We didn't even know if we wanted a second baby. Until I found out I was pregnant again, I had been doing a lot of reading, thinking and talking about the pros and cons of having an only child. Would Daniel be lonely? Would he lack for playmates, grow up to be some kind of socially impaired person who couldn't relate to his peers? Would he, on the other hand, mature quickly and relate well to adults with a couple of grown-ups as his main company? Would he get his social needs met adequately through his friends and playmates? I'd read a number of articles that said that many of the stereotypes people have of only children are really unfounded, and that they end up being as well-adjusted (if not more so) than their siblinged peers.
Just as I had days when I thought, "I could easily have a few more kids," there were many days when the idea of "just the one" was appealing. With Daniel, we do leave behind a certain amount of the life we used to lead — the freedom, the spontaneity — but not all of it. Steve and I could still give each other some alone time at night while we tended to him, and vice versa. We were able to travel without too much hassle or too many limitations. We knew having another baby would remove us from this type of lifestyle fairly definitively.
But that would be OK, too, we told each other. It would be nice for Daniel to have a brother or sister to play with, and imagine the fun we'd have as a foursome. Maybe even more. At a certain stage of life, there's something powerful about the urge to reproduce, to send little versions of yourself out into the world, to nurture a whole new generation of humans and feel as if you've played a role in contributing to a future that will carry on after you're gone.
I knew for sure that I wasn't ready to get back on the roller-coaster of infertility treatments, though — not yet, anyway. With Daniel just starting to wean from nursing, it was still very early, and even though my age was weighing in the back of my mind, the ticking clock, I didn't want to rush myself. And I was frequently (am, in fact) exhausted from the physical demands of caring for a baby. It's perhaps the hardest work I've ever done in my life. But part of me was starting to take notice of my newly returned periods, to mentally note when I was probably most fertile. I assumed I'd have the same difficulties with fertility that I did before, but I also wondered: Could I get pregnant naturally this time? Should we see if it works? And that would circle back to the question: Do we want to right now? And the answer was never clear: We didn't know. So we took a wait-and-see approach, our decision being to not choose any direction for the time being. "We'll just see what happens," Steve and I told each other. We won't try, but we won't try not, either.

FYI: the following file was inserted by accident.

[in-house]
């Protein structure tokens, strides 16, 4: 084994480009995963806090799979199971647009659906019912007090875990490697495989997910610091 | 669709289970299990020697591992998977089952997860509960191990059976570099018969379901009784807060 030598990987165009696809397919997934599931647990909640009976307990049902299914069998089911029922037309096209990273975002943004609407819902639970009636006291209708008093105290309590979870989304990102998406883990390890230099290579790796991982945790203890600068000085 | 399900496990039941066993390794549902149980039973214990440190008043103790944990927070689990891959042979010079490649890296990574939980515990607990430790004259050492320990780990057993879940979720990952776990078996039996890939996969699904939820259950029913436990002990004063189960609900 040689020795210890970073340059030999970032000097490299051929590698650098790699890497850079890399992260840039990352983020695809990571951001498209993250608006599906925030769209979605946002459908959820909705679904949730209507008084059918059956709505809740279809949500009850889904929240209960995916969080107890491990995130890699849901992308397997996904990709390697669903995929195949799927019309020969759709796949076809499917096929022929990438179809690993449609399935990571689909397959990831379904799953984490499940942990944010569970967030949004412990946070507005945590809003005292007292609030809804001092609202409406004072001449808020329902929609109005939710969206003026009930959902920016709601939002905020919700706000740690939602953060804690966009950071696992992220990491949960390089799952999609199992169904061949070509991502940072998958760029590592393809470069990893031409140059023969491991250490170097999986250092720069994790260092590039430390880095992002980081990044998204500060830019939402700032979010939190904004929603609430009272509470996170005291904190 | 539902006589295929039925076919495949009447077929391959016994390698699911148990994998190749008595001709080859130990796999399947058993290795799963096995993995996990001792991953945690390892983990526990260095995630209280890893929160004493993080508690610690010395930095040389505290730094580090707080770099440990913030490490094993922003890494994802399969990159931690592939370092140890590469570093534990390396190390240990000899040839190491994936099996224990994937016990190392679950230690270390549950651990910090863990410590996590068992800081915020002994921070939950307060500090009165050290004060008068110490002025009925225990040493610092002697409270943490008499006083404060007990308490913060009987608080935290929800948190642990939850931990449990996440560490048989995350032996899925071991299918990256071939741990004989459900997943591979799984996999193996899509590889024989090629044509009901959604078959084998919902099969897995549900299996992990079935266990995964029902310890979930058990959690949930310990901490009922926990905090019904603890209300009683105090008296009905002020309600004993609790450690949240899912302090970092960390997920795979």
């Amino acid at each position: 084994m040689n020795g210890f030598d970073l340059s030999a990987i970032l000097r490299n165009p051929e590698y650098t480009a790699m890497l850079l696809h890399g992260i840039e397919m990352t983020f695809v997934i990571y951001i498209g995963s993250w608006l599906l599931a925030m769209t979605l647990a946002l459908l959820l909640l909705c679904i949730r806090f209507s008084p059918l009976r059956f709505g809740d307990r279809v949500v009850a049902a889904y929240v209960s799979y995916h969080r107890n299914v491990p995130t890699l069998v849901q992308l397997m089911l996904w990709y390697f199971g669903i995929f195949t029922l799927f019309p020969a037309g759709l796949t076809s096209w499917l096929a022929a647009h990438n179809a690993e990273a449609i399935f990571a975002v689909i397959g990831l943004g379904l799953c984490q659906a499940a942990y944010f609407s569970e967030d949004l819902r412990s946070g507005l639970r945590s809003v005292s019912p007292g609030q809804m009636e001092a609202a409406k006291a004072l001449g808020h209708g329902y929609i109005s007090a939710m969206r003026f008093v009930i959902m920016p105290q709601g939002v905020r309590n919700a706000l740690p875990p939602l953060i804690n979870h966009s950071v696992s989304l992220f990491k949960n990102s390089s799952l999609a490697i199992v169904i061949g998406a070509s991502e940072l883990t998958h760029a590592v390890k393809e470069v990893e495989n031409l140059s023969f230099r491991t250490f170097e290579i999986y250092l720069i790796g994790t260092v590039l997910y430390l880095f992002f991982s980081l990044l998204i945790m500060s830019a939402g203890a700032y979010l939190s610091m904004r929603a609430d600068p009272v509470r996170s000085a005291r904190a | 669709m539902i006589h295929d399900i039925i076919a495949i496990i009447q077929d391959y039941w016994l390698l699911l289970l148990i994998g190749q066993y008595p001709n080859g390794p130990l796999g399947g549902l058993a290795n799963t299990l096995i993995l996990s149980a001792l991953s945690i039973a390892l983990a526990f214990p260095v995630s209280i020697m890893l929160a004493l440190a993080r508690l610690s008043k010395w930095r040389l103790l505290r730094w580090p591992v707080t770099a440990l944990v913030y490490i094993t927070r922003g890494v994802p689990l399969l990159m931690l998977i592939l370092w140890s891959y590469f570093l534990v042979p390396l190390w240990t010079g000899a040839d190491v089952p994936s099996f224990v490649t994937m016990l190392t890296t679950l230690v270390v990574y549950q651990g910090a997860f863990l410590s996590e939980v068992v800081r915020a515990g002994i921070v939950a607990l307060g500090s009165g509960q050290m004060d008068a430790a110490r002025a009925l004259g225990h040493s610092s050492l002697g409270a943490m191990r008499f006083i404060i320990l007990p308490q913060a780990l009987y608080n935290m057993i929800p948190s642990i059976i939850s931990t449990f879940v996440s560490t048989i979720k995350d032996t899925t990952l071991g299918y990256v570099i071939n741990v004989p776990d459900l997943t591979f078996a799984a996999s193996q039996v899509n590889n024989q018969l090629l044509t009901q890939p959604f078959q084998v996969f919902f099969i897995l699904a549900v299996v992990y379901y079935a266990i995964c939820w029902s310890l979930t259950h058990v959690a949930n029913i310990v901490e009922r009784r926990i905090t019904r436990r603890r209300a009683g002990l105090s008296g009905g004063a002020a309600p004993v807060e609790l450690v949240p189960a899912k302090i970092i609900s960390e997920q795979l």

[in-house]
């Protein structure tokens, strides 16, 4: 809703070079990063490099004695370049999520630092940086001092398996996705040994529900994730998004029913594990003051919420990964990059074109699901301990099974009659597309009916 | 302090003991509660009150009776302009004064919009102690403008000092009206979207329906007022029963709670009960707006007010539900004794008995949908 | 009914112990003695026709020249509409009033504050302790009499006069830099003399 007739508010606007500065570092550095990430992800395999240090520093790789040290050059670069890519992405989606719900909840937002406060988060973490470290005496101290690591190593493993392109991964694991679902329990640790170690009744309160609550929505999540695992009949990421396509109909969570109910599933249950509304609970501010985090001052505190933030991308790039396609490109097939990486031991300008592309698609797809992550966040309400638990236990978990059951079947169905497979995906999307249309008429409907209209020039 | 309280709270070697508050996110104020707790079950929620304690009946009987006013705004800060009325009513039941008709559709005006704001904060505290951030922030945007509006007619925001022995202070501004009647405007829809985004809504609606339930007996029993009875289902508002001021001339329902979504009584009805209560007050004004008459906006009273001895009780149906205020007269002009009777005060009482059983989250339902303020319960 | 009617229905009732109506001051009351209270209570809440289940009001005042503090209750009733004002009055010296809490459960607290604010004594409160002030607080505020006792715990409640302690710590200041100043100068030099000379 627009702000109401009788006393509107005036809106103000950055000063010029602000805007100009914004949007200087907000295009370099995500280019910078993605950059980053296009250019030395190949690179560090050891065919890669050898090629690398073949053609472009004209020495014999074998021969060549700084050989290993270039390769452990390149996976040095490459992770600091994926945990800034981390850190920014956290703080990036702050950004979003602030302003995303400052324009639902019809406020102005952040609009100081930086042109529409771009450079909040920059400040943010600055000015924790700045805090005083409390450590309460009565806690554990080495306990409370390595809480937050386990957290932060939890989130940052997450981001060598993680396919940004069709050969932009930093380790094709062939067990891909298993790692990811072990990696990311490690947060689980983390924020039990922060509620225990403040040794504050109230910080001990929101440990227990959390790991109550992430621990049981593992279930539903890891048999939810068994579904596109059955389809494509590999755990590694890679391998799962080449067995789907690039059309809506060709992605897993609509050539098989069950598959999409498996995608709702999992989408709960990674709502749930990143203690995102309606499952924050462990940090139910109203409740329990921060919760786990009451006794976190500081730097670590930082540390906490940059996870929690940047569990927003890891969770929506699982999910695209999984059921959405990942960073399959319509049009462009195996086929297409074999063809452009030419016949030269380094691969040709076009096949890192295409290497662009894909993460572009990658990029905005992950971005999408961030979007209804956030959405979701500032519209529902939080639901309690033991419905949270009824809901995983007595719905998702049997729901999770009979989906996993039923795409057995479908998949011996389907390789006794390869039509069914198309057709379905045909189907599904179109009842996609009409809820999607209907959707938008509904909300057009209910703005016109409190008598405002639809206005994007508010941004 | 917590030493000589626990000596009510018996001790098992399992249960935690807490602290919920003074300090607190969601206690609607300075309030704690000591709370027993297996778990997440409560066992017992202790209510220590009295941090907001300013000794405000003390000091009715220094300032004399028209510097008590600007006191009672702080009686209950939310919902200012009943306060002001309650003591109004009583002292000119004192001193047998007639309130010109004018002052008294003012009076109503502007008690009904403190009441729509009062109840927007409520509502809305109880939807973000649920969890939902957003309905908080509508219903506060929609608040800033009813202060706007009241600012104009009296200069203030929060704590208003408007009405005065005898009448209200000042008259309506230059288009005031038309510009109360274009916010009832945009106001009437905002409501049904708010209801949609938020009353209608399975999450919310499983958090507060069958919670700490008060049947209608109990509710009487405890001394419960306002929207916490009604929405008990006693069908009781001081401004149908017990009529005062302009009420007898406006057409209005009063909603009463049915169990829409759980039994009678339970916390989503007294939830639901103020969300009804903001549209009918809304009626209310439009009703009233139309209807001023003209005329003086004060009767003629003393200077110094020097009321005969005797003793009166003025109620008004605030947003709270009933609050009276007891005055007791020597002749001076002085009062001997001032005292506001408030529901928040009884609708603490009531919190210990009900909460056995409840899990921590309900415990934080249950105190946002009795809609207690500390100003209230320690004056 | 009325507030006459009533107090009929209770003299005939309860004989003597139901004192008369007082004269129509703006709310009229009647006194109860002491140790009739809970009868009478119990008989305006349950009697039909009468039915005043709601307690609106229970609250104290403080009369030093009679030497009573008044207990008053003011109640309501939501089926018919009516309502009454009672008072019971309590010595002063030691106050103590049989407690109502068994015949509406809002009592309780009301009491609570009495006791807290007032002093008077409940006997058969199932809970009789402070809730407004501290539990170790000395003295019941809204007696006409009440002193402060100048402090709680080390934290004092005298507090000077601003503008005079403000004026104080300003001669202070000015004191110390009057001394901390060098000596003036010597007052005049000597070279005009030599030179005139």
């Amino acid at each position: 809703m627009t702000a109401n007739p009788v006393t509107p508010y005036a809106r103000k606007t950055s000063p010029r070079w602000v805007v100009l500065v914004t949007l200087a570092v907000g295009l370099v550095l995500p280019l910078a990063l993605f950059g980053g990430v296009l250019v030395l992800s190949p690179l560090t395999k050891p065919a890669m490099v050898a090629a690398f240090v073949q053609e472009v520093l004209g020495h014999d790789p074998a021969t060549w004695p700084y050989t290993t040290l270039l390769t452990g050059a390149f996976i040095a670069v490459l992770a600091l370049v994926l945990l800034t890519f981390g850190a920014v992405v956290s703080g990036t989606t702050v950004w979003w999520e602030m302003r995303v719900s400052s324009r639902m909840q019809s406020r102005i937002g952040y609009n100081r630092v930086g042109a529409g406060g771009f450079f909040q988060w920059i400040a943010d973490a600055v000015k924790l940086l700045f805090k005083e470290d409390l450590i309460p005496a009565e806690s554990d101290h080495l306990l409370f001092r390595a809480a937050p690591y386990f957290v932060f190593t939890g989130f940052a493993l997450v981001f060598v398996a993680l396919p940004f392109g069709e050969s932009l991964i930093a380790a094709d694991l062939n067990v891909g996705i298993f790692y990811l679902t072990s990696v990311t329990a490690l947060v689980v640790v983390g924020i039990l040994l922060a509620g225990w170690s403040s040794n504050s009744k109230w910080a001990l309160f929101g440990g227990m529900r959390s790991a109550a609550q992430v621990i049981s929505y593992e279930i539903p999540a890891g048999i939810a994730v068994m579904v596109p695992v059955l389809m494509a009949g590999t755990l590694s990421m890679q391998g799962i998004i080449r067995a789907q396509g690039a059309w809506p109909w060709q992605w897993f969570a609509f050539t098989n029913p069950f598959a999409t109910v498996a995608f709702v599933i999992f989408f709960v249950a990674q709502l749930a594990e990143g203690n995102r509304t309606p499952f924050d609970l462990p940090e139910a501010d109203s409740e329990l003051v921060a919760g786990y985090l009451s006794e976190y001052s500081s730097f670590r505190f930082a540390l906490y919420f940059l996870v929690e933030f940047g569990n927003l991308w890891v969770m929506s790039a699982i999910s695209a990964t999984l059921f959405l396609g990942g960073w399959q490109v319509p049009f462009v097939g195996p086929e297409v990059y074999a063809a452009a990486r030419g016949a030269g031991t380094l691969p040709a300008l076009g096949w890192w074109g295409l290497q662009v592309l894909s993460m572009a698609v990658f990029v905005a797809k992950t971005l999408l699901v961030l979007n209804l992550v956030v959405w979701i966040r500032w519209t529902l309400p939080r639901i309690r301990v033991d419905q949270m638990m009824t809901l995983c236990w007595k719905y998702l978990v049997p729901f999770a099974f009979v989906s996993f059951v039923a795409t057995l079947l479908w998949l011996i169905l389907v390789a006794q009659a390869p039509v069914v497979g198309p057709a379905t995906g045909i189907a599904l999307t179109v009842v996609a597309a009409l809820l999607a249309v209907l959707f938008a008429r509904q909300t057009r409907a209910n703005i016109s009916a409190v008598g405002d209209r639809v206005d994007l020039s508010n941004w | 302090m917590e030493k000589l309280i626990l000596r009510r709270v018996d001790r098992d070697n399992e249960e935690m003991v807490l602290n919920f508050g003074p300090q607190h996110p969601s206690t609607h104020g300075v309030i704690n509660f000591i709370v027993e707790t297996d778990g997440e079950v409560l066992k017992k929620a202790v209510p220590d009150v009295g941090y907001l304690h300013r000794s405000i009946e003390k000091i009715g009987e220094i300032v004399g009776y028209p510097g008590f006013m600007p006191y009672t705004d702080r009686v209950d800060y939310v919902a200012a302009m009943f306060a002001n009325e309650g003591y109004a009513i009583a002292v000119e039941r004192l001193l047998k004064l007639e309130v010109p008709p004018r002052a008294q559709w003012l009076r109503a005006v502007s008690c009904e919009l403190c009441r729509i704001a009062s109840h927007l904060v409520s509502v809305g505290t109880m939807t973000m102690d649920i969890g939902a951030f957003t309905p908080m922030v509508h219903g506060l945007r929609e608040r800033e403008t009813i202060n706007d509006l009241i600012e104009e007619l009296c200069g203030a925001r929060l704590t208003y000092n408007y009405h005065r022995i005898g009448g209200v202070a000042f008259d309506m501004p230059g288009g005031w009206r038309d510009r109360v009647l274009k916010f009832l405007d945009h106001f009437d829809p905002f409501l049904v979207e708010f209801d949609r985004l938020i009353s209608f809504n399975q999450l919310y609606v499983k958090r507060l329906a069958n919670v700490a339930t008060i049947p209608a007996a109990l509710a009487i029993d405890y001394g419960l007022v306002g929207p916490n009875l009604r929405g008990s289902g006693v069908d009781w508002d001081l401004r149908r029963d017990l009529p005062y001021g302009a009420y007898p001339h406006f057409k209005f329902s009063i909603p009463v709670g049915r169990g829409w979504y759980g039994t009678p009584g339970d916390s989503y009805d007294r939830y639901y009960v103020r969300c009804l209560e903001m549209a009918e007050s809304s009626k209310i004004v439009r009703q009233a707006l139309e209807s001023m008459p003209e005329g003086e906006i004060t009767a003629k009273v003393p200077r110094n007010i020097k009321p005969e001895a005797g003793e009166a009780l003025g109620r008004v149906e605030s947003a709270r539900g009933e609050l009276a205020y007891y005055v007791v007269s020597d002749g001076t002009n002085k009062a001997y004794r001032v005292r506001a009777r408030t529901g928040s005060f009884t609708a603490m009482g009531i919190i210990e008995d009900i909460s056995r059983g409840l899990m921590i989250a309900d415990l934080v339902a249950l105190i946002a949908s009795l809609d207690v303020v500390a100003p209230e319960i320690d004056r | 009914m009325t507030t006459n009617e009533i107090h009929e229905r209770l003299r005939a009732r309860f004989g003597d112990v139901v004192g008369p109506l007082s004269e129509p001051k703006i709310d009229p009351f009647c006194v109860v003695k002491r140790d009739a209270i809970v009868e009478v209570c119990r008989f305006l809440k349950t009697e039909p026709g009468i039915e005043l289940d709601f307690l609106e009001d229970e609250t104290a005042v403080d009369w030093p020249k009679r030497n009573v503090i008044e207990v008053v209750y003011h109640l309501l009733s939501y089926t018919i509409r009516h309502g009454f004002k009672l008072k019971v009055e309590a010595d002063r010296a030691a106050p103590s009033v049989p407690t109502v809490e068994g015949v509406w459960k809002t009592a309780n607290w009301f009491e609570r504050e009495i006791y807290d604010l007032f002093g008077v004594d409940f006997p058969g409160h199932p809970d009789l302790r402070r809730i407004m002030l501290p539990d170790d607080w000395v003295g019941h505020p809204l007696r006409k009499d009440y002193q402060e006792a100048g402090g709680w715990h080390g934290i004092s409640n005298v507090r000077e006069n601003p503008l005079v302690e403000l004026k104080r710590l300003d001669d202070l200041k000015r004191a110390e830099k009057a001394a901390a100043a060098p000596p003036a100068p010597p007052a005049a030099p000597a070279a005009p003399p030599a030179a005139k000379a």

And then one afternoon in late July, just home from a trip to Oregon with Daniel, I found myself wondering why my period was late. It was a Friday, and I was looking forward to enjoying a glass of wine that night, and I was at Target, and I thought, I'll just buy a test, just to be sure. I remember even calling Steve from the store: "What kind of deoderant did you say you need again? Oh, by the way, I'm picking up a pregnancy test. Just to make sure I can drink wine this weekend."
And I nearly fell over when I got home and saw the double pink lines. I was absolutely stunned. I drank a big glass of water and walked around the house blankly, numbly, until the water did its work and I was able to take another test to be sure. I got online and calculated a due date — March 30. (Later, the OB's calculator said April 2, so we took an average and said April Fool's Day. Indeed!) Then I took Daniel out in the stroller, walked to Mississippi Market, and bought a big jar of prenatal vitamins, all the while, thinking, "So this is our answer." (That is, when my mind wasn't shouting "OH MY GOD, OH MY GOD!") It felt like a decision that had come from a higher place. And in a way, I guess that's where we'd placed it all along.
I still feel overwhelmed sometimes at the thought of one more, but it feels like such the right thing now: for Daniel, for us, for our life. I'm so bonded with this child in my body that I can't imagine him not being here — even though I haven't met him in person yet. I seriously believe he had a role in saving my life — helping me find my cancer and get it treated before it became a threat to me. I don't see myself having any more children, though. After the cancer news, and the fact that it could come back, I am hesitant to commit my body to more childbearing when I know I may need to subject it to treatments that wouldn't support another life. Scary, but true. So I think this is going to be it (unless we adopt). The four of us.